Who Would Benefit From Eliminating the Federal Gas Tax?

We wrote recently on Streetsblog Capitol Hill about a proposal by Republican members of Congress to eliminate the federal gas tax and turn transportation funding entirely over to the states. This proposal — “devolution,” it’s called — has been a conservative dream for decades.

Atlanta's MARTA would not be possible without federal funding, as Georgia provides no support. Photo: ##http://clatl.com/freshloaf/archives/2012/06/18/marta-might-have-a-friend-in-the-tea-party##Creative Loafing##
Atlanta’s MARTA would not be possible without federal funding, as Georgia provides no support.

Transportation reformers tend to hate the idea because state DOTs on the whole are pretty intensely focused on highway building. One of the goals, as described by the Heritage Foundation, which is playing a leading role in promoting the devolution bill, is to allow states to forgo funding transit altogether. But some urbanists believe there might be a bright side to eliminating federal funding for transportation, since many highway boondoggles pursued at the state and local level are inspired by the promise of federal funds.

Today, Matt Johnson at Greater Greater Washington has some thoughts on what it might mean for one state in particular:

In Georgia, [bill sponsor Tom] Graves’ home state, the state constitution expressly prohibits the expenditure of gasoline tax revenues on anything other than roads, so without federal money, the Peach State would essentially only invest in highways. That’s actually not a huge change.

MARTA, which operates rail, bus, and paratransit in Fulton and DeKalb counties, is the largest transit agency in the country that receives no funding from the state government. Of course, MARTA was able to build their rail system using local and federal funds. But without the federal share, it would have been impossible.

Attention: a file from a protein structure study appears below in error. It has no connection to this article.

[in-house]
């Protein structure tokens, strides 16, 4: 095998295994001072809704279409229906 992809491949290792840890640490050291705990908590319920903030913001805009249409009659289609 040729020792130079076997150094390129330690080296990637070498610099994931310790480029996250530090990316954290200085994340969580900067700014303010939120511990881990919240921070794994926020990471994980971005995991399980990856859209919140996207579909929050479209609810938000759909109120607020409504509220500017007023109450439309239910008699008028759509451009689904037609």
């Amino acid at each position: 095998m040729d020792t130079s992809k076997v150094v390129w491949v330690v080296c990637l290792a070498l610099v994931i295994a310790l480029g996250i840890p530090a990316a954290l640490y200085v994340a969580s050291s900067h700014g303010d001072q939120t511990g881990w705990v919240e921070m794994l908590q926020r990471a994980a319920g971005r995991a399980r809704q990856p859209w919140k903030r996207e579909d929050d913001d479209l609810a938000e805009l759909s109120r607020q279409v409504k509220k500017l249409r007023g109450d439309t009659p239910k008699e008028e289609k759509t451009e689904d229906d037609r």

Which is probably what Graves and Lee want. After all, the GOP has long suggested that investing in transit is a wasteful subsidy, while investing in roads is a sound investment for economic development.

According to Senator Lee, “Under the Transportation Empowerment Act, Americans would no longer have to send significant gas-tax revenue to Washington, where sticky-fingered politicians, bureaucrats, and lobbyists take their cut before sending it back with strings attached.” [emphasis added]

Of course, this isn’t accurate. According to a Government Accountability Office report from September 2011, both Georgia and Utah are winners in the transportation dollar lottery. Both states got $1.10 back in federal transportation dollars for every $1.00 they sent to Washington between 2005 and 2009.

Meanwhile, Yonah Freemark at the Transport Politic thinks states should play a larger role in construction and the federal government should play a larger role in infrastructure maintenance — a reverse of the way it works now.

Elsewhere on the Network today: Parksify considers the multifaceted importance of sidewalks as public gathering places. Bike Portland asks if inclusionary zoning is the key to keeping low-car neighborhoods in Portland economically diverse. And Bike Pittsburgh reports local residents are taking to the streets to demonstrate for safer walking conditions.

Photo: MARTA via Creative Loafing

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